Mamet Versus Writers Guild, the Action Thriller Sequel
After the controversy over credits for “Wag the Dog,” celebrated playwright and screenwriter David Mamet reportedly has decided to attach his name only to movies on which he is the sole writer.
The writer and director of such films as “The Spanish Prisoner” and “House of Games” uses a pseudonym on his next movie, “Ronin,” an action thriller starring Robert De Niro. When the United Artists film is released Oct. 2, it will carry the credit: “Screenplay by J.D. Zeik and Richard Weisz.”
Zeik, a newcomer to movies, wrote the original script. Weisz--who either did a little tinkering or completely rewrote it, depending on whom you ask--is really Mamet.
“The credits should read: ‘Story by J.D. Zeik, screenplay by David Mamet,’ ” said John Frankenheimer, the movie’s director. “We didn’t shoot a line of Zeik’s script.”
Contradicting others close to the production, Frankenheimer said Mamet used a pseudonym as a form of protest. “The Writers Guild arbitration committee decided in its wisdom that the writing credit should be split.” According to Frankenheimer, Mamet subsequently opted for the Richard Weisz credit.
Mamet, who rarely speaks with reporters, declined a request for an interview.
On “Wag the Dog,” the Writers Guild of America decided last December to give another writer first billing, provoking howls of protest from the movie’s director, Barry Levinson, and reportedly angering Mamet. Frankenheimer said a similar thing happened with “Ronin,” although others close to the production said Mamet made only a modest contribution to the script, and his contract from the beginning allowed for the use of a fake name.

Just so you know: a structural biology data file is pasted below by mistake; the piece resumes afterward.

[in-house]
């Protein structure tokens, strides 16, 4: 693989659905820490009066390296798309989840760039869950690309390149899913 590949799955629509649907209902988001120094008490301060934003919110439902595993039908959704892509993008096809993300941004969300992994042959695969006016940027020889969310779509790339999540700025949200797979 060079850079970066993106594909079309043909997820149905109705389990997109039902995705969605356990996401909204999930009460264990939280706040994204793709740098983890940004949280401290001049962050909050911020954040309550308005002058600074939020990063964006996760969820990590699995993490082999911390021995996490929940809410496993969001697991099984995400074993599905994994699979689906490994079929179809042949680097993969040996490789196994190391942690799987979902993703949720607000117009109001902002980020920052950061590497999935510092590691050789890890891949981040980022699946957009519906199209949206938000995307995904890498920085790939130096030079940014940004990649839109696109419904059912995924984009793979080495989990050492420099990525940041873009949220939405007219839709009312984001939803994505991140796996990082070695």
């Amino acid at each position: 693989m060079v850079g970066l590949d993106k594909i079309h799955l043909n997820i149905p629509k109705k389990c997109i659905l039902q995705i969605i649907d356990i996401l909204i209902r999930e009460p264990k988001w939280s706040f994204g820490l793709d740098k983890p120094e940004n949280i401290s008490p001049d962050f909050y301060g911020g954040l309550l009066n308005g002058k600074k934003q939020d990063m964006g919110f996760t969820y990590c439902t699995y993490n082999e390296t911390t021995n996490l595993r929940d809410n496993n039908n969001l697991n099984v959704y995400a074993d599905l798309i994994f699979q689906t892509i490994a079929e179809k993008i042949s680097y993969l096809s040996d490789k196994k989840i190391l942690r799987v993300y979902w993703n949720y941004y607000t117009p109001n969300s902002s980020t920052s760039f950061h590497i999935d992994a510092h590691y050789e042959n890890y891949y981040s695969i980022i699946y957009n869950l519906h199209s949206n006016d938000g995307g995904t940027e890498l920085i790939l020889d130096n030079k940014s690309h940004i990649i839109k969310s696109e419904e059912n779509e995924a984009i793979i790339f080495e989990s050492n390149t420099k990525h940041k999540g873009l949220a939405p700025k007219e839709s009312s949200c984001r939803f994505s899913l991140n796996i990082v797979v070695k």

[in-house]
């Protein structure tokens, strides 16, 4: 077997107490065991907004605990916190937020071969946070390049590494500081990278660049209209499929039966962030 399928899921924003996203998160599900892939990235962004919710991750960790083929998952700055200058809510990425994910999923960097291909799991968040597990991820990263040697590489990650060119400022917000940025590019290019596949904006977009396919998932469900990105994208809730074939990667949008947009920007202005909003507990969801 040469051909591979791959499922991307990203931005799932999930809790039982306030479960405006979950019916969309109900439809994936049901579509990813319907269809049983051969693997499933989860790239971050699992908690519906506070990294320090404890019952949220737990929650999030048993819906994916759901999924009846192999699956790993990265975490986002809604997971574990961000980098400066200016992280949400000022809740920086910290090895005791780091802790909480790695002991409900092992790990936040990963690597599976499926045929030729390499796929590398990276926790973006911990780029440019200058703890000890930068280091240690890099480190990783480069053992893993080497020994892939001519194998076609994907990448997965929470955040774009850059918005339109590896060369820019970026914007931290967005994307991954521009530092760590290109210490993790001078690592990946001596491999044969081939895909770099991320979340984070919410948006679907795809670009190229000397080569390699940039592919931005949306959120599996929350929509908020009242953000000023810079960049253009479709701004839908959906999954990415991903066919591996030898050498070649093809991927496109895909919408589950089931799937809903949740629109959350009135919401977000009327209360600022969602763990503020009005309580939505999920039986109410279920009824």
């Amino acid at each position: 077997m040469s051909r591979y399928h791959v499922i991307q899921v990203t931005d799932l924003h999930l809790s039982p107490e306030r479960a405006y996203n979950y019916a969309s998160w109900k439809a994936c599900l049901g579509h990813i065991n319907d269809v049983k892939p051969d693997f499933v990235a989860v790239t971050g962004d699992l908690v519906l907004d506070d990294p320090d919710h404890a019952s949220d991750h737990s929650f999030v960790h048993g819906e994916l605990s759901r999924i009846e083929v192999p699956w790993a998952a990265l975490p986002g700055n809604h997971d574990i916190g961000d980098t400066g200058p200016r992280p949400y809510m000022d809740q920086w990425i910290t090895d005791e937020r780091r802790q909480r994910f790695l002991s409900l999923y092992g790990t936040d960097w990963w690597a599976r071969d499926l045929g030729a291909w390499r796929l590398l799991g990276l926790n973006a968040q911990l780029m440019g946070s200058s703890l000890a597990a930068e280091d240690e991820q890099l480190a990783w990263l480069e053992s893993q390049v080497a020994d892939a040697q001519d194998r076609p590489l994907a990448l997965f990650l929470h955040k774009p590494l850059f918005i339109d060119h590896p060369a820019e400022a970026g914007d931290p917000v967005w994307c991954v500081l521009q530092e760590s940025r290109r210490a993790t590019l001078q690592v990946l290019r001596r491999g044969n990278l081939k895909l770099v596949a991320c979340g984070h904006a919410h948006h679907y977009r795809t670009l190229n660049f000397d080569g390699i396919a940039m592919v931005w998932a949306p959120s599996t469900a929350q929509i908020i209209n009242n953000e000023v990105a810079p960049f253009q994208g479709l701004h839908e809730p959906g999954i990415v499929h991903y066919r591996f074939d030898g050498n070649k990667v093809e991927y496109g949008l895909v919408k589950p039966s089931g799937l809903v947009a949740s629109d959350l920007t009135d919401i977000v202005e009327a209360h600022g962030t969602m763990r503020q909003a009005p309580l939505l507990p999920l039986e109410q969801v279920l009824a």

“Mamet was brought in at the last minute before production to beef up De Niro’s role,” said Stephen A. Dembitzer, Zeik’s attorney. The lawyer said he was told by Mamet’s representatives that, after his experience on “Wag the Dog,” the writer had decided to leave his name off movies when he steps in to work on another writer’s script.
He used a pseudonym rather than give Zeik sole credit, Dembitzer said, because writers receive greater residuals if their names appear in the credits, even if the name is fake.
In addition to enlarging De Niro’s role, Mamet added a female love interest and rewrote several scenes, the lawyer said. When the studio submitted proposed credits that read, “Written by J.D. Zeik and Richard Weisz,” Dembitzer went to Mamet’s lawyers with a request.
Since Mamet’s contributions were minor, “we said to them, ‘If he’s not automatically going to get credit and since he would only take a credit under a pseudonym anyway, why not withdraw [Mamet’s name] and give J.D. sole credit?’ ” Dembitzer recalled. “It’s more meaningful for J.D. because he’s at the start of his career.”
Mamet’s lawyer, Stan Coleman, declined, Dembitzer said. He recalled Coleman saying, “ ‘After David went through that controversy before [with “Wag the Dog”], he’d like to derive any benefits we can derive from the process.’ ”
The plot of “Ronin” involves three former Cold War spies who vie for a mysterious briefcase. The studio describes the film as an action thriller replete with murderous double-crosses and a surprise ending a la “The Usual Suspects.”
Dembitzer described Zeik as a New York playwright and classics scholar in his 30s who decided to try his hand at writing action screenplays. “Ronin” is his first movie to be produced, but his attorney said he has six scripts in development at various studios.
Calling Frankenheimer’s treatment of Zeik “offensive and denigrating,” Dembitzer accused the director of unceremoniously dropping Zeik “to curry favor with David Mamet.”
United Artists declined comment on the matter.